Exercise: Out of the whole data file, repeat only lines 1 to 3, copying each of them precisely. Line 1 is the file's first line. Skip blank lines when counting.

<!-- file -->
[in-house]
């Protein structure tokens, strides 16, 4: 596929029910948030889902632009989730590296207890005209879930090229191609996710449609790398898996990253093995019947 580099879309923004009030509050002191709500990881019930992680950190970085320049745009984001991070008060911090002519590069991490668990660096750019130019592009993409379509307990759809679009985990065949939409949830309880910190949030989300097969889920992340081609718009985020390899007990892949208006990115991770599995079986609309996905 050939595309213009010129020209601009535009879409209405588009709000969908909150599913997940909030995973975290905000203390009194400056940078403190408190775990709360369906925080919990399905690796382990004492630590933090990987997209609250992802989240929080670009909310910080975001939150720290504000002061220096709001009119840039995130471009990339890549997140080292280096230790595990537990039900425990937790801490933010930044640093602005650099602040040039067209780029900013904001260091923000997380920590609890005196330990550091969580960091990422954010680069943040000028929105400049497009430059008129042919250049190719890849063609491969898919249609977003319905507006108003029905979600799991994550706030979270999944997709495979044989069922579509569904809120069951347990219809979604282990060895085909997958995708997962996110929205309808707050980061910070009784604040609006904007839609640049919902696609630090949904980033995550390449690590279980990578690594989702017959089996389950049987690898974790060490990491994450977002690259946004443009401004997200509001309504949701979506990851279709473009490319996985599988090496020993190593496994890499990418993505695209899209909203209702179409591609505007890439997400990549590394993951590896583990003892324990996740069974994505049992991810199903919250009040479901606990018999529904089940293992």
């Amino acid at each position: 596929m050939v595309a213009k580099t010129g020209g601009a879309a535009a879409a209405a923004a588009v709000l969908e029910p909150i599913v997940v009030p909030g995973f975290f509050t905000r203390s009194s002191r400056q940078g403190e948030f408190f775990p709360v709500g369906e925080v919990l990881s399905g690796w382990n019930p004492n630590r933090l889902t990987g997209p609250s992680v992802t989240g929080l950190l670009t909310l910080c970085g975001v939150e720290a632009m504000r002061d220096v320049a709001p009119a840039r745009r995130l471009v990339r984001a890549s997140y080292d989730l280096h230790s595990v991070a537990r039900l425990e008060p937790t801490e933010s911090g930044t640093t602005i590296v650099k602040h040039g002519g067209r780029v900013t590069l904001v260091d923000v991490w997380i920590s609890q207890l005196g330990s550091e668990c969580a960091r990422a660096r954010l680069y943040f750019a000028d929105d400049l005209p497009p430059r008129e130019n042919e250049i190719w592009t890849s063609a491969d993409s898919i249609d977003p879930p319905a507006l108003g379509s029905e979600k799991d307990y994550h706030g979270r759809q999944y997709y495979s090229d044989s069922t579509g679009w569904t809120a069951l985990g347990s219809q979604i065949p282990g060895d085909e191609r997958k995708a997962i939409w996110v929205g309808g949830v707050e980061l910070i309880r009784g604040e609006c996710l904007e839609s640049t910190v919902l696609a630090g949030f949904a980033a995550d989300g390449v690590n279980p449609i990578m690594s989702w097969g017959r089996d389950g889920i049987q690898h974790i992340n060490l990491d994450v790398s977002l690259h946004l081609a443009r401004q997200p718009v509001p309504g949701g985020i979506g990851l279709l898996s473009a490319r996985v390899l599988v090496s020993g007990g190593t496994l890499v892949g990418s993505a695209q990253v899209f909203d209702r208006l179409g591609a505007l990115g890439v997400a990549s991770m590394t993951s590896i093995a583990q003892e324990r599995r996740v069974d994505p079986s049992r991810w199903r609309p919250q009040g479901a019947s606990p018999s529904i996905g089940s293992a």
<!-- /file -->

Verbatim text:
[in-house]
């Protein structure tokens, strides 16, 4: 596929029910948030889902632009989730590296207890005209879930090229191609996710449609790398898996990253093995019947 580099879309923004009030509050002191709500990881019930992680950190970085320049745009984001991070008060911090002519590069991490668990660096750019130019592009993409379509307990759809679009985990065949939409949830309880910190949030989300097969889920992340081609718009985020390899007990892949208006990115991770599995079986609309996905 050939595309213009010129020209601009535009879409209405588009709000969908909150599913997940909030995973975290905000203390009194400056940078403190408190775990709360369906925080919990399905690796382990004492630590933090990987997209609250992802989240929080670009909310910080975001939150720290504000002061220096709001009119840039995130471009990339890549997140080292280096230790595990537990039900425990937790801490933010930044640093602005650099602040040039067209780029900013904001260091923000997380920590609890005196330990550091969580960091990422954010680069943040000028929105400049497009430059008129042919250049190719890849063609491969898919249609977003319905507006108003029905979600799991994550706030979270999944997709495979044989069922579509569904809120069951347990219809979604282990060895085909997958995708997962996110929205309808707050980061910070009784604040609006904007839609640049919902696609630090949904980033995550390449690590279980990578690594989702017959089996389950049987690898974790060490990491994450977002690259946004443009401004997200509001309504949701979506990851279709473009490319996985599988090496020993190593496994890499990418993505695209899209909203209702179409591609505007890439997400990549590394993951590896583990003892324990996740069974994505049992991810199903919250009040479901606990018999529904089940293992």
């Amino acid at each position: 596929m050939v595309a213009k580099t010129g020209g601009a879309a535009a879409a209405a923004a588009v709000l969908e029910p909150i599913v997940v009030p909030g995973f975290f509050t905000r203390s009194s002191r400056q940078g403190e948030f408190f775990p709360v709500g369906e925080v919990l990881s399905g690796w382990n019930p004492n630590r933090l889902t990987g997209p609250s992680v992802t989240g929080l950190l670009t909310l910080c970085g975001v939150e720290a632009m504000r002061d220096v320049a709001p009119a840039r745009r995130l471009v990339r984001a890549s997140y080292d989730l280096h230790s595990v991070a537990r039900l425990e008060p937790t801490e933010s911090g930044t640093t602005i590296v650099k602040h040039g002519g067209r780029v900013t590069l904001v260091d923000v991490w997380i920590s609890q207890l005196g330990s550091e668990c969580a960091r990422a660096r954010l680069y943040f750019a000028d929105d400049l005209p497009p430059r008129e130019n042919e250049i190719w592009t890849s063609a491969d993409s898919i249609d977003p879930p319905a507006l108003g379509s029905e979600k799991d307990y994550h706030g979270r759809q999944y997709y495979s090229d044989s069922t579509g679009w569904t809120a069951l985990g347990s219809q979604i065949p282990g060895d085909e191609r997958k995708a997962i939409w996110v929205g309808g949830v707050e980061l910070i309880r009784g604040e609006c996710l904007e839609s640049t910190v919902l696609a630090g949030f949904a980033a995550d989300g390449v690590n279980p449609i990578m690594s989702w097969g017959r089996d389950g889920i049987q690898h974790i992340n060490l990491d994450v790398s977002l690259h946004l081609a443009r401004q997200p718009v509001p309504g949701g985020i979506g990851l279709l898996s473009a490319r996985v390899l599988v090496s020993g007990g190593t496994l890499v892949g990418s993505a695209q990253v899209f909203d209702r208006l179409g591609a505007l990115g890439v997400a990549s991770m590394t993951s590896i093995a583990q003892e324990r599995r996740v069974d994505p079986s049992r991810w199903r609309p919250q009040g479901a019947s606990p018999s529904i996905g089940s293992a």